Intensive Intervention

NCII’s approach to intensive intervention is Data-based Individualization or DBI. 

DBI is a research-based process for individualizing and intensifying interventions through the systematic use of assessment data, validated interventions, and research-based adaptation strategies.

DBI is the technical term for what many good teachers do naturally through the problem-solving process: frequently review student data and make changes to their teaching based on what works for students. DBI, however, makes this process systematic, explicit, and tailored to meet the needs of individual students through a multi-step process that gradually intensifies instruction and support. Learn more.

 

Click on each step of the DBI graphic to learn more about the DBI process and find relevant resources.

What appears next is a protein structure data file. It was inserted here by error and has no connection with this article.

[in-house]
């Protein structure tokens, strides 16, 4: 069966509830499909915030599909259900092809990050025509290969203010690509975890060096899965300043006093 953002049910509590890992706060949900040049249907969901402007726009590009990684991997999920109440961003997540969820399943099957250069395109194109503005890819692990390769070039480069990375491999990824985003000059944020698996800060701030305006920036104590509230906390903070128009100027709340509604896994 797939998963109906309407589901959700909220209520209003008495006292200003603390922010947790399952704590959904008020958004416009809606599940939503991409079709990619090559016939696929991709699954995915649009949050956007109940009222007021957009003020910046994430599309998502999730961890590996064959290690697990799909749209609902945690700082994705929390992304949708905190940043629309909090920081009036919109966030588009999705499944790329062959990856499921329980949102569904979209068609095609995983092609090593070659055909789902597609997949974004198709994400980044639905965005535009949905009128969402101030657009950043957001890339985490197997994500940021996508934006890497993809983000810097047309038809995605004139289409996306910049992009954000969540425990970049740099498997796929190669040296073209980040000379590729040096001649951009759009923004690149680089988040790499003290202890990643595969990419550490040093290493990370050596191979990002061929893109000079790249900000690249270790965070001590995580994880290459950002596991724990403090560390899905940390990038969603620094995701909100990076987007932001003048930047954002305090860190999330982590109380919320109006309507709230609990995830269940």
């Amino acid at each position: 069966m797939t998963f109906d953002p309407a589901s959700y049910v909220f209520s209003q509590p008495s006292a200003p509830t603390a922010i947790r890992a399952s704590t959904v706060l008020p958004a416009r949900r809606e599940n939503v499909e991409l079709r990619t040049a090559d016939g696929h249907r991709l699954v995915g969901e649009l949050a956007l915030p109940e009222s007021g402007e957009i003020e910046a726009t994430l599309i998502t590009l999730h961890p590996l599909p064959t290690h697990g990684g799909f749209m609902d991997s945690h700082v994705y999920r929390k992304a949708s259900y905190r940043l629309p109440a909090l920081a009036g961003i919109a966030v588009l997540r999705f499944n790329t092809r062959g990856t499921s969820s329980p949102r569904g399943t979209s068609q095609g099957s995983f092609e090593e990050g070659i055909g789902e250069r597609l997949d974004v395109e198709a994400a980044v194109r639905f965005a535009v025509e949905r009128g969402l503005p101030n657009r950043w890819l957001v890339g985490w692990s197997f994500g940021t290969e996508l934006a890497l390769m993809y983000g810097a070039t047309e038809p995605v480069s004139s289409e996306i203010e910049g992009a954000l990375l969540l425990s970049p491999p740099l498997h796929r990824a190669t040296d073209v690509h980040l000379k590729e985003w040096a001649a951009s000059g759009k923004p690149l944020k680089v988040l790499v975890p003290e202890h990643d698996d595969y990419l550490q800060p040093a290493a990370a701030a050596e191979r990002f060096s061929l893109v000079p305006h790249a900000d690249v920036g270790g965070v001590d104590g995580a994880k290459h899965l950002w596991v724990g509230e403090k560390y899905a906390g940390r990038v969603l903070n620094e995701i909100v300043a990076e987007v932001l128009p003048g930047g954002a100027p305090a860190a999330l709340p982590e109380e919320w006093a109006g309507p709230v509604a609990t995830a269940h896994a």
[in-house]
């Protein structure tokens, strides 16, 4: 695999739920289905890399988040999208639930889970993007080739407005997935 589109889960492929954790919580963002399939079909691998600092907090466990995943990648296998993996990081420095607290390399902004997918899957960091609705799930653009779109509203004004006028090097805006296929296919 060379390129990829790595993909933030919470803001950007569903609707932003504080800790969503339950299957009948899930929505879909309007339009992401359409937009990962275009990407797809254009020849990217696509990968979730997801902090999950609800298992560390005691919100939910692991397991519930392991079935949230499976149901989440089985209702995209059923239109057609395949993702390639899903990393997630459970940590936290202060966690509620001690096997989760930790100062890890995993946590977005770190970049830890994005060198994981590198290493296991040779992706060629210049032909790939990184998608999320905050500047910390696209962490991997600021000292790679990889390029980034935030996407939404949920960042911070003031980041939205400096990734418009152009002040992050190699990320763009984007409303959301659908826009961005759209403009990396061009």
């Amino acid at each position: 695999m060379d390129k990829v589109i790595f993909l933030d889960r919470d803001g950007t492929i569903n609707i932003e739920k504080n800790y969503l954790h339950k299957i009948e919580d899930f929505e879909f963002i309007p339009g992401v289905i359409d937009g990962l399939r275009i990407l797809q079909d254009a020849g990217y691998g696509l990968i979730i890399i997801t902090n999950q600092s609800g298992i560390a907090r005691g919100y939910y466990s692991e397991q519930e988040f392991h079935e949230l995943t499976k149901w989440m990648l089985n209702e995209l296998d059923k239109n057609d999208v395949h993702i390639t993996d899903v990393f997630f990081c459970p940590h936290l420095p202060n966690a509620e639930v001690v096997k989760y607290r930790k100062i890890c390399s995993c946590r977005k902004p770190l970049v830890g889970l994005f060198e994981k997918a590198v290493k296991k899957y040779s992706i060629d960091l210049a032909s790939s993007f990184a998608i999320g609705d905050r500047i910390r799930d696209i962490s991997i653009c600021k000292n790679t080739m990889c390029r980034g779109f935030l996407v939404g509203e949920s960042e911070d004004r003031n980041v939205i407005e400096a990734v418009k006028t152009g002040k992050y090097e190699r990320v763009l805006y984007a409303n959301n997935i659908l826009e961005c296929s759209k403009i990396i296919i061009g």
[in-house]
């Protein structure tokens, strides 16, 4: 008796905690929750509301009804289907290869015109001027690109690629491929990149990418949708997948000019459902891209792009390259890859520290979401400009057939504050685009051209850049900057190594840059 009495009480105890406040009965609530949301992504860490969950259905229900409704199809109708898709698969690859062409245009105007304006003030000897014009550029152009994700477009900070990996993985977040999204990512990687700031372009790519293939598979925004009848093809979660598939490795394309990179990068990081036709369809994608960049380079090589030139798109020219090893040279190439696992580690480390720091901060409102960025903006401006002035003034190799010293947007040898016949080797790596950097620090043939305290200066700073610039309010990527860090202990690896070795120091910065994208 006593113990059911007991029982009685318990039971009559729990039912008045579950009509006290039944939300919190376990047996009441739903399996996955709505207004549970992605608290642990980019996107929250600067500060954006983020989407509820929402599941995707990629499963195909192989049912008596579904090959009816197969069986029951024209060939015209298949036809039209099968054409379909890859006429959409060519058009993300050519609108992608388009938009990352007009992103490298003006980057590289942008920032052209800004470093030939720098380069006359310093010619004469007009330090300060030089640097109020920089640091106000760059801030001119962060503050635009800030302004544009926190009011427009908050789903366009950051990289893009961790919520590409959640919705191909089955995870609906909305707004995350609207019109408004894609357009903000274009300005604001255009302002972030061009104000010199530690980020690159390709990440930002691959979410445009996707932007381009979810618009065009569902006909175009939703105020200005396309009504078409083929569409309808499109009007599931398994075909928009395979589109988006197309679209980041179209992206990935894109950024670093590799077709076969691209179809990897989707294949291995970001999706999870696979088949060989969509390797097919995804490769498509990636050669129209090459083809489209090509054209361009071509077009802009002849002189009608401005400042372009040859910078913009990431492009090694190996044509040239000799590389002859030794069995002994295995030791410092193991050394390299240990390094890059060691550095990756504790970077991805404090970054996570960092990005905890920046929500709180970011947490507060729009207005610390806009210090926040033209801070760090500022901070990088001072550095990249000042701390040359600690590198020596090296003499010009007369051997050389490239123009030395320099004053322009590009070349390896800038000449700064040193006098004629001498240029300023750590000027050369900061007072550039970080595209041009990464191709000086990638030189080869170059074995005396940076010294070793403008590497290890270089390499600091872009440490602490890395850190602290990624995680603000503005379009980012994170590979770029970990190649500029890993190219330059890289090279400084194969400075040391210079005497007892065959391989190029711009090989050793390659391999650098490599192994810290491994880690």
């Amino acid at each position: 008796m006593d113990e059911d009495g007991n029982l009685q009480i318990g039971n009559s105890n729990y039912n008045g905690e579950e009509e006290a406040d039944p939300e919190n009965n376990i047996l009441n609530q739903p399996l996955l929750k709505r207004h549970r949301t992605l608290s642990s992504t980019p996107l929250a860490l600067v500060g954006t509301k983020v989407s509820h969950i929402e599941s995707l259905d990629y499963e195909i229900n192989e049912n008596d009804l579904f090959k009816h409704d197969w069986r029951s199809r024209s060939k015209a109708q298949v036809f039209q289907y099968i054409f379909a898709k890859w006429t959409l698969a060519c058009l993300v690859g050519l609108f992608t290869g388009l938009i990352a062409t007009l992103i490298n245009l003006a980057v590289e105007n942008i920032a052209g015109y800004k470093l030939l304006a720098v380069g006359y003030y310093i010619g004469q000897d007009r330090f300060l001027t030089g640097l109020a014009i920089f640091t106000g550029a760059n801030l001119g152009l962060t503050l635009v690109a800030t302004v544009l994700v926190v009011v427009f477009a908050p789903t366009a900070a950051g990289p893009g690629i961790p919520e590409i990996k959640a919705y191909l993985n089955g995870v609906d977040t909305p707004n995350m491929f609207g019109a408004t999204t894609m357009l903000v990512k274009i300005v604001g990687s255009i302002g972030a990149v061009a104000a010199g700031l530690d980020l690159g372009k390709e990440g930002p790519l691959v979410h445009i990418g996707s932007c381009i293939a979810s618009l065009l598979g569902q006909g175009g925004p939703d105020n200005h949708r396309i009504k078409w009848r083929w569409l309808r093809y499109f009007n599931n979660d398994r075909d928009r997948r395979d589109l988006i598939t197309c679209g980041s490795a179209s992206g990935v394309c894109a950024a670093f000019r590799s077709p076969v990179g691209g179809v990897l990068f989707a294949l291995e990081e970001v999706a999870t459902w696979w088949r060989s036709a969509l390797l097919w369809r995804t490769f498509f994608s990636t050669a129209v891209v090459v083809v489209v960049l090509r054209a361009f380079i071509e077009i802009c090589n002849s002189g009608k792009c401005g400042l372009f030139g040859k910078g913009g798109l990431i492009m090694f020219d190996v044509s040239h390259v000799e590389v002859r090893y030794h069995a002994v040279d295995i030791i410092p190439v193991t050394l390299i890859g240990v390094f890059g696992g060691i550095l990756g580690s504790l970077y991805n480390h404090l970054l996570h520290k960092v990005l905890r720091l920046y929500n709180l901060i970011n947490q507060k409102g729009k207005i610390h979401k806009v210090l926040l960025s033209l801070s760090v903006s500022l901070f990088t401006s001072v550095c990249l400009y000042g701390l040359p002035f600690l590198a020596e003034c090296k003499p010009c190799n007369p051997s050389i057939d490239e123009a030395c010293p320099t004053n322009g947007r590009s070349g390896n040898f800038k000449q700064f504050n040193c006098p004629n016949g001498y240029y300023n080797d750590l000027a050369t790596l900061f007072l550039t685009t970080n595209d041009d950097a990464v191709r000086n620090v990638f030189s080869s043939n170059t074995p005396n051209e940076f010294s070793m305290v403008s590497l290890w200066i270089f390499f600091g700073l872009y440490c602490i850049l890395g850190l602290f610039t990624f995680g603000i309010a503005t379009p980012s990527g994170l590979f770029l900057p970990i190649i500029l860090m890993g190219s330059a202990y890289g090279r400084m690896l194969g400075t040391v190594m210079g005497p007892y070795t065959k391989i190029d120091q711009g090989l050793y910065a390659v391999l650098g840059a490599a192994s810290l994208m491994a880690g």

Why is DBI Important for Students?

 

Outcome data suggest that our current system does not adequately prepare students with the most intensive needs, particularly students with disabilities. Students with disabilities continue to fall behind their same-age peers in reading and math and are more likely to experience discipline problems at school. In addition, although validated intervention programs have been found to be effective for many students, some students will not respond to the intervention as designed.

 

 

Who needs DBI?

DBI is intended to help a small subgroup of students who:

  1. Are not making adequate progress in their current intervention program (often, a Tier 2, evidence-based intervention)
  2. Are not meeting individualized education program (IEP) goals
  3. Have persistently low academic achievement
  4. Have high-intensity/frequency behavior


 

Validated Intervention Program



TIP FROM THE FIELD

Academic and behavioral needs often do not exist separately from each other, but intensive intervention allows school teams to examine the ways academics and behavior intersect to support effective educational planning for individual students.